My first large project as an entrepreneur was a pro-bono gig for a not-for-profit whose mission I believed in and was happy to support. I was grateful for the opportunity to showcase my business to a wide and diverse audience. I knocked it out of the park and with the recognition from that project came more business – and a lot more pro-bono requests. Eventually, I set a rule, only one small pro-bono project a year. As a new entrepreneur, I still wanted to get my business out there. And I have a big heart that wants to help everybody. So I moved from free to, well let’s say, almost free.
I came up with every scenario, every level of help I could give without just entering into some backward form of indentured servitude. I had more packages levels than the U.S. has states. Yet, I still wanted to somehow match that six figure salary that I had left behind on my final walk past the Wall Street Bull. I spent more time “re-rating” rates than working. I went back and forth for months until finally narrowing my offerings down to five packages and a host of a la carte service — which is, honestly, still too much. Oh, and let’s not forget discounts. (I know, SMH)
Fast forward to a weekend this past June. I am sitting in a room full of beautiful, strong, intelligent women at 21Ninety’s EmpowerHer17 conference. And I hear this:
“To not price your services appropriately deters commitment from both you & the
What? Come again? Alex Wolf, Founder of Boss Babes, had just blown me away!
It was like the DJ scratched the record and all the music stopped. And like a dramatic flashback in an episode of Scandal, my mind recalled countless moments of frustration with clients. I could hear my voice, see my fingers typing emails — constant requests for access to or delivery of things that would enable me to do the absolute best job that I could for them. Forgotten about meetings. Missed deadlines. Or worse, enlisting the “help” of another to decrease the amount of work turned over to me — which actually makes my job harder. “We’re not paying all that much and I know you have other customers so I figure they could help with…” NOOOOOOOOOO! (can you hear me screaming?) And what about my commitment — not only to my clients but to myself, to my daughter, to the lifestyle that I want to live? Even my commitment to helping others is deterred when I sell myself short.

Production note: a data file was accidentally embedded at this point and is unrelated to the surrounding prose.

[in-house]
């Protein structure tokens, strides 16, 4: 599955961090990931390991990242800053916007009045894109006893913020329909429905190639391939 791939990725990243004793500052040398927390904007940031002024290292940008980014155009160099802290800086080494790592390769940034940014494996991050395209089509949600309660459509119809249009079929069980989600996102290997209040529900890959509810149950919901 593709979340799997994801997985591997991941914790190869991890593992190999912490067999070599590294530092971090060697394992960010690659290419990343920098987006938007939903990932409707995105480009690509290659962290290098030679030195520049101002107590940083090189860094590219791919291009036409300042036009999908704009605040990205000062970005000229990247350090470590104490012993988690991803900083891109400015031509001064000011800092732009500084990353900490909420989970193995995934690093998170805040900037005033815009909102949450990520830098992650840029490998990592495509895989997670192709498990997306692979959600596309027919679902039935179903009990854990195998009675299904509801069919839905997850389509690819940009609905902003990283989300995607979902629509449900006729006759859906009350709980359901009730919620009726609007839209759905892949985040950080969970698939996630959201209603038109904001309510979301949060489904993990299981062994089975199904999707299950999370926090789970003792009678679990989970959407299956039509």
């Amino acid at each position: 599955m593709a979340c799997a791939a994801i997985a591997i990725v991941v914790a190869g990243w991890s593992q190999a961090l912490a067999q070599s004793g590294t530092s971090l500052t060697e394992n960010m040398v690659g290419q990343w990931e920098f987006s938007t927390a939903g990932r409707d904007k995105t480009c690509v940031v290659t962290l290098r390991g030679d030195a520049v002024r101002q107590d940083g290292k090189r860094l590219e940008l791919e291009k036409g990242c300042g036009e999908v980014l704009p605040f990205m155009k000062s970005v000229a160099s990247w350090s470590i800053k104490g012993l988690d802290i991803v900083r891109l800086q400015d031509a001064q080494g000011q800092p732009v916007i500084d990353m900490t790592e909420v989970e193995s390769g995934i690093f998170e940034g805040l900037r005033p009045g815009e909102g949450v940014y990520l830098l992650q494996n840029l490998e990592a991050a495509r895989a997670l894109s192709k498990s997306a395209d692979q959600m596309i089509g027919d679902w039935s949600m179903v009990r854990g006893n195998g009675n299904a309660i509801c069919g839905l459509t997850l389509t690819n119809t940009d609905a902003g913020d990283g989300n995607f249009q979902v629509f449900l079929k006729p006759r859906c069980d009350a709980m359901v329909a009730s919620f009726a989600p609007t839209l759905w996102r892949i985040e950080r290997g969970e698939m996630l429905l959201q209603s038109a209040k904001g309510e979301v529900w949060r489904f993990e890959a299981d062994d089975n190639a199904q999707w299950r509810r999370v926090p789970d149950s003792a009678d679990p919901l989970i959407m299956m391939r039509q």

Now I’ve been a part of many conversations with colleagues about ‘charging what we’re worth’. And Bae, who has run a successful business for years, is always reminding me to get my coins! His motto is “If they can pay your price then they shouldn’t be your client!” But like when you were a kid and your aunt could say the same thing to you that your mother just said 10 minutes ago, yet it made much more sense when Auntie said it – there was something about hearing those words in that moment that made it make sense. Maybe it was all the #blackgirlmagic in the room. Maybe I was open. Maybe, it was because went to Chicago with goals and expectations – I was committed.
So, now that I am empowered, what’s next? Commitment – first to myself and then to my clients. It hasn’t been an easy transition but, let’s say that all new contracts have an appropriate level of commitment built in. (Thanks Alex!)